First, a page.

- What: A Burning
- Who: Megha Majumdar
- Pages: 289 pages
- Genre: Contemporary fiction
- Published: 2020
- The lit: of 5 flames
All this time at home has given me ample opportunity to think in the past year — probably to my detriment. One thing I can’t help thinking about it is how much I’d love to move to another country — literally any country — to avoid the racism, xenophobia, and ultra-conservative viewpoints in the U.S. I know running away doesn’t fix problems; it just puts them further at bay. And deep down, I know no country is perfect, and every place has its own set of issues. It’s just been so upsetting to see how much our country has reversed in the last five years that it’s easy to think the grass is always greener.
That idea came to me while reading A Burning but probably not for the reason you’d expect. This contemporary fiction book, which takes place in India, certainly demonstrates that no place is perfect. But it made me wonder what someone in another country might think of America, especially after the year we’ve had. I can’t imagine it’s anything too positive. Furthermore, by viewing the parallels with a country we often deem inferior (hell, we deem every country inferior), I was reminded that the ideals the U.S. loves to cling to are shadowed in hypocrisy. I doubt that was author Megha Majumdar’s intention, but it certainly struck a chord, which all great books do.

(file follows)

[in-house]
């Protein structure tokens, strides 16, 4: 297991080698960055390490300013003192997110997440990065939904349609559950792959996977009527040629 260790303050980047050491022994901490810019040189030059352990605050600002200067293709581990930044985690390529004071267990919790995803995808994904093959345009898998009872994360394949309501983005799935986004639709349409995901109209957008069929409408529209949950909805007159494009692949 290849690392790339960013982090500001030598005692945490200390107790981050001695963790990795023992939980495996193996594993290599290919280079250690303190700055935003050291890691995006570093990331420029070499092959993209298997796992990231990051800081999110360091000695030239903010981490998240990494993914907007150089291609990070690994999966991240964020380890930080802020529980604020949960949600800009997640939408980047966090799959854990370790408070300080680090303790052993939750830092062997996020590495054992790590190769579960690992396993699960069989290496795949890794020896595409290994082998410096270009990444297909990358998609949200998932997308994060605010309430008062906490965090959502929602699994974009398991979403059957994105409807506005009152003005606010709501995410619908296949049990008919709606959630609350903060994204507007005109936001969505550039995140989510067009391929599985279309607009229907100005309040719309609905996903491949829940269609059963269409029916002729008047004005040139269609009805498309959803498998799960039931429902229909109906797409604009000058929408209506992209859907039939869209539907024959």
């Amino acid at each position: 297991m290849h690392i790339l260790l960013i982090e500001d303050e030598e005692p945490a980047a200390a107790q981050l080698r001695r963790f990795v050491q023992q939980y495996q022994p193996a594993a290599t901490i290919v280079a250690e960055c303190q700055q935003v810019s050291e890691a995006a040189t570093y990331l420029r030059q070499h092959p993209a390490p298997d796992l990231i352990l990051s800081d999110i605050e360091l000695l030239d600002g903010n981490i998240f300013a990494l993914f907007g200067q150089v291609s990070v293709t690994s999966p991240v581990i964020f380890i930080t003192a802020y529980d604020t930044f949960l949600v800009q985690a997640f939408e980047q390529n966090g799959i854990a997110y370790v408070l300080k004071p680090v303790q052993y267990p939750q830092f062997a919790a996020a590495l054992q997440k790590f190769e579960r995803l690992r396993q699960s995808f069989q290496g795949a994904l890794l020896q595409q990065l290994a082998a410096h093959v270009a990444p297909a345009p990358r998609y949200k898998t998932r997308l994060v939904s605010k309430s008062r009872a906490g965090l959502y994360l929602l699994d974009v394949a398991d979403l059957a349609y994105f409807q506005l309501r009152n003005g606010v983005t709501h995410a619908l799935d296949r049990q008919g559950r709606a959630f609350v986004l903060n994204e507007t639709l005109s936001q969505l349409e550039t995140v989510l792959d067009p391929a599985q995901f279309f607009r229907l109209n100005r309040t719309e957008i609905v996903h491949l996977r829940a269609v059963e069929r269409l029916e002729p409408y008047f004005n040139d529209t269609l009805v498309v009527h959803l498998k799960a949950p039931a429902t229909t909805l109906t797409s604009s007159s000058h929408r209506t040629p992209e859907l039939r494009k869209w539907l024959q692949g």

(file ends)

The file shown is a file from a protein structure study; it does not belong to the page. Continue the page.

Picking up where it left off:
Jivan is a young Muslim girl who, as a minority in India, has faced discrimination her whole life. Born in the slums to a mother who puts her life at risk to earn an income and a debilitated father who can’t afford health care, Jivan yearns to move into the middle class and to never see her parents suffer again. Those hopes and dreams shatter when she is accused of assisting a terrorist attack — all because of a careless Facebook comment she makes.
PT Sir, a gym teacher, lives a complacent life and always looks for the next opportunity to move up, which is why he clings to a potentially dangerous right-wing political party that sees his potential. As Jivan’s former teacher, he could vouch for her character and help prove her innocence. Doing so, though, could damage his climbing political rank and power.
And Lovely, a hijra, has been an outcast her whole life, but she’s never let other people’s judgments of her interfere with her positive spirit and her dreams of becoming a movie star. Lovely also knows Jivan. Not only can she bear witness to Jivan’s character, Lovely can also provide the alibi to set her free. With a trial as popular and fraught as Jivan’s, sticking up for her friend and doing what’s right comes with major risks for Lovely, who sits on the brink of success and true happiness.
It may sound like there’s a lot happening in this plot with three main perspectives, and there is. Majumdar keeps everything tied together nicely, though, with clear cause and effect and intertwines the three characters with distinct connections. There’s just one problem (seriously, my only issue with the novel): This strong, contextualized narrative isn’t maintained for the book’s entirety. Unfortunately, the conclusion of A Burning left me a bit bewildered about how things actually ended, and the characters’ stories concluded with a snap of the finger. These characters deserved a bit more finesse and context so their stories could be fully told and connected. It’s a relatively short book, and it could have used another 50 pages to not feel so rushed.